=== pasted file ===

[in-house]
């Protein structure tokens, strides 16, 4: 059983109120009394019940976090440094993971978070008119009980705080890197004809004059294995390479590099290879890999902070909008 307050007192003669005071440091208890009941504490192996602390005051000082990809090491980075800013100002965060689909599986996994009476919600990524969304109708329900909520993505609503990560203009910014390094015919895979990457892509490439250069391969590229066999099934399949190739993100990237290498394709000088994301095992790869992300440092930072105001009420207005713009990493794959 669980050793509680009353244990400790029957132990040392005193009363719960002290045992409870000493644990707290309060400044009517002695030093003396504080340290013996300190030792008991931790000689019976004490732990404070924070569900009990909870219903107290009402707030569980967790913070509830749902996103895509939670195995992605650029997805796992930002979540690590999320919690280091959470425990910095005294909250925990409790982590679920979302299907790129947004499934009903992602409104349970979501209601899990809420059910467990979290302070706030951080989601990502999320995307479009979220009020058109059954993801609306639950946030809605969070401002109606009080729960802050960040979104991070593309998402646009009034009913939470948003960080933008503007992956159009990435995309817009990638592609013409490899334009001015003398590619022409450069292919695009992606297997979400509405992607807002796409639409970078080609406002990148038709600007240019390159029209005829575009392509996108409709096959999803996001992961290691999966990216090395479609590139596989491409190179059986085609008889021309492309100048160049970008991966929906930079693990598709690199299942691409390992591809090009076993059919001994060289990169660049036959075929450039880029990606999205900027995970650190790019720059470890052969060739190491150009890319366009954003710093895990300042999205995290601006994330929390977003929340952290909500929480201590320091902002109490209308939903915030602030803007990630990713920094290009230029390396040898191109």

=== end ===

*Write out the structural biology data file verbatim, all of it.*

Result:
[in-house]
């Protein structure tokens, strides 16, 4: 059983109120009394019940976090440094993971978070008119009980705080890197004809004059294995390479590099290879890999902070909008 307050007192003669005071440091208890009941504490192996602390005051000082990809090491980075800013100002965060689909599986996994009476919600990524969304109708329900909520993505609503990560203009910014390094015919895979990457892509490439250069391969590229066999099934399949190739993100990237290498394709000088994301095992790869992300440092930072105001009420207005713009990493794959 669980050793509680009353244990400790029957132990040392005193009363719960002290045992409870000493644990707290309060400044009517002695030093003396504080340290013996300190030792008991931790000689019976004490732990404070924070569900009990909870219903107290009402707030569980967790913070509830749902996103895509939670195995992605650029997805796992930002979540690590999320919690280091959470425990910095005294909250925990409790982590679920979302299907790129947004499934009903992602409104349970979501209601899990809420059910467990979290302070706030951080989601990502999320995307479009979220009020058109059954993801609306639950946030809605969070401002109606009080729960802050960040979104991070593309998402646009009034009913939470948003960080933008503007992956159009990435995309817009990638592609013409490899334009001015003398590619022409450069292919695009992606297997979400509405992607807002796409639409970078080609406002990148038709600007240019390159029209005829575009392509996108409709096959999803996001992961290691999966990216090395479609590139596989491409190179059986085609008889021309492309100048160049970008991966929906930079693990598709690199299942691409390992591809090009076993059919001994060289990169660049036959075929450039880029990606999205900027995970650190790019720059470890052969060739190491150009890319366009954003710093895990300042999205995290601006994330929390977003929340952290909500929480201590320091902002109490209308939903915030602030803007990630990713920094290009230029390396040898191109």